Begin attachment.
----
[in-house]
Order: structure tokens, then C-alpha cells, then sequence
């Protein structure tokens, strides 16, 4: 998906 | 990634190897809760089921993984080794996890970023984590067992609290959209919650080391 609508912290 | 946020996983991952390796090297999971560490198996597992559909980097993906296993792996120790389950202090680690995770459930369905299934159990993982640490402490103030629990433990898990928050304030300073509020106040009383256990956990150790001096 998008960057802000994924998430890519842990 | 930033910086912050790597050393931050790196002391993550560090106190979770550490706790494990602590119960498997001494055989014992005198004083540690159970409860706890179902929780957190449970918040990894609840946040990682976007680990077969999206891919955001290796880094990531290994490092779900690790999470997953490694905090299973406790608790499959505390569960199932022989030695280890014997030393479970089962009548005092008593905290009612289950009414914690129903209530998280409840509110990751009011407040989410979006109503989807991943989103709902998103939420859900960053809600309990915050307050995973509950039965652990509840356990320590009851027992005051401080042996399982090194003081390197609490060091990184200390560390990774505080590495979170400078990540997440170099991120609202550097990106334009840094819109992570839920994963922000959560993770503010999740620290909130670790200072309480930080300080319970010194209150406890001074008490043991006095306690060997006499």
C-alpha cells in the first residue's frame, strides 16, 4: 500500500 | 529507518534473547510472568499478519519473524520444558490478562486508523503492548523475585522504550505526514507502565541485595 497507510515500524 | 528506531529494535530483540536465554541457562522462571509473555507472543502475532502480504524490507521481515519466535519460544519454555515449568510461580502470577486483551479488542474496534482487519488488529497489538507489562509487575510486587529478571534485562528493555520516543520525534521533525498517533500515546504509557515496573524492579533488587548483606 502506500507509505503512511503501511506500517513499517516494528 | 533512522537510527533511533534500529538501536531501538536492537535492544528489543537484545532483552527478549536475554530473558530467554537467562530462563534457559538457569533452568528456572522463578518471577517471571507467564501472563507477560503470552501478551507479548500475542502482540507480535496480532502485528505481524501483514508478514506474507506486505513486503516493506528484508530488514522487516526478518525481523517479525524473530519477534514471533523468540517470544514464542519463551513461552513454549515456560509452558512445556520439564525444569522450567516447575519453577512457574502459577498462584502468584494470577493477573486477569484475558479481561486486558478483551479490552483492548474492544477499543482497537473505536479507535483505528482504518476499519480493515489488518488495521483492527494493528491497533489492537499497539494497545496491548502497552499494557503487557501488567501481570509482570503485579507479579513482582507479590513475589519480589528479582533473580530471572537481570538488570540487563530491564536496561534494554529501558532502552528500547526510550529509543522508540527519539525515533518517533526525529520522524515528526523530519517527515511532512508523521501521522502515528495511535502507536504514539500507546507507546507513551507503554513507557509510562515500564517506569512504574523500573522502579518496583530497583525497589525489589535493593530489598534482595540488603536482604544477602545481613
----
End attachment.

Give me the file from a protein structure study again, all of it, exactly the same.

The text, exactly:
[in-house]
Order: structure tokens, then C-alpha cells, then sequence
């Protein structure tokens, strides 16, 4: 998906 | 990634190897809760089921993984080794996890970023984590067992609290959209919650080391 609508912290 | 946020996983991952390796090297999971560490198996597992559909980097993906296993792996120790389950202090680690995770459930369905299934159990993982640490402490103030629990433990898990928050304030300073509020106040009383256990956990150790001096 998008960057802000994924998430890519842990 | 930033910086912050790597050393931050790196002391993550560090106190979770550490706790494990602590119960498997001494055989014992005198004083540690159970409860706890179902929780957190449970918040990894609840946040990682976007680990077969999206891919955001290796880094990531290994490092779900690790999470997953490694905090299973406790608790499959505390569960199932022989030695280890014997030393479970089962009548005092008593905290009612289950009414914690129903209530998280409840509110990751009011407040989410979006109503989807991943989103709902998103939420859900960053809600309990915050307050995973509950039965652990509840356990320590009851027992005051401080042996399982090194003081390197609490060091990184200390560390990774505080590495979170400078990540997440170099991120609202550097990106334009840094819109992570839920994963922000959560993770503010999740620290909130670790200072309480930080300080319970010194209150406890001074008490043991006095306690060997006499």
C-alpha cells in the first residue's frame, strides 16, 4: 500500500 | 529507518534473547510472568499478519519473524520444558490478562486508523503492548523475585522504550505526514507502565541485595 497507510515500524 | 528506531529494535530483540536465554541457562522462571509473555507472543502475532502480504524490507521481515519466535519460544519454555515449568510461580502470577486483551479488542474496534482487519488488529497489538507489562509487575510486587529478571534485562528493555520516543520525534521533525498517533500515546504509557515496573524492579533488587548483606 502506500507509505503512511503501511506500517513499517516494528 | 533512522537510527533511533534500529538501536531501538536492537535492544528489543537484545532483552527478549536475554530473558530467554537467562530462563534457559538457569533452568528456572522463578518471577517471571507467564501472563507477560503470552501478551507479548500475542502482540507480535496480532502485528505481524501483514508478514506474507506486505513486503516493506528484508530488514522487516526478518525481523517479525524473530519477534514471533523468540517470544514464542519463551513461552513454549515456560509452558512445556520439564525444569522450567516447575519453577512457574502459577498462584502468584494470577493477573486477569484475558479481561486486558478483551479490552483492548474492544477499543482497537473505536479507535483505528482504518476499519480493515489488518488495521483492527494493528491497533489492537499497539494497545496491548502497552499494557503487557501488567501481570509482570503485579507479579513482582507479590513475589519480589528479582533473580530471572537481570538488570540487563530491564536496561534494554529501558532502552528500547526510550529509543522508540527519539525515533518517533526525529520522524515528526523530519517527515511532512508523521501521522502515528495511535502507536504514539500507546507507546507513551507503554513507557509510562515500564517506569512504574523500573522502579518496583530497583525497589525489589535493593530489598534482595540488603536482604544477602545481613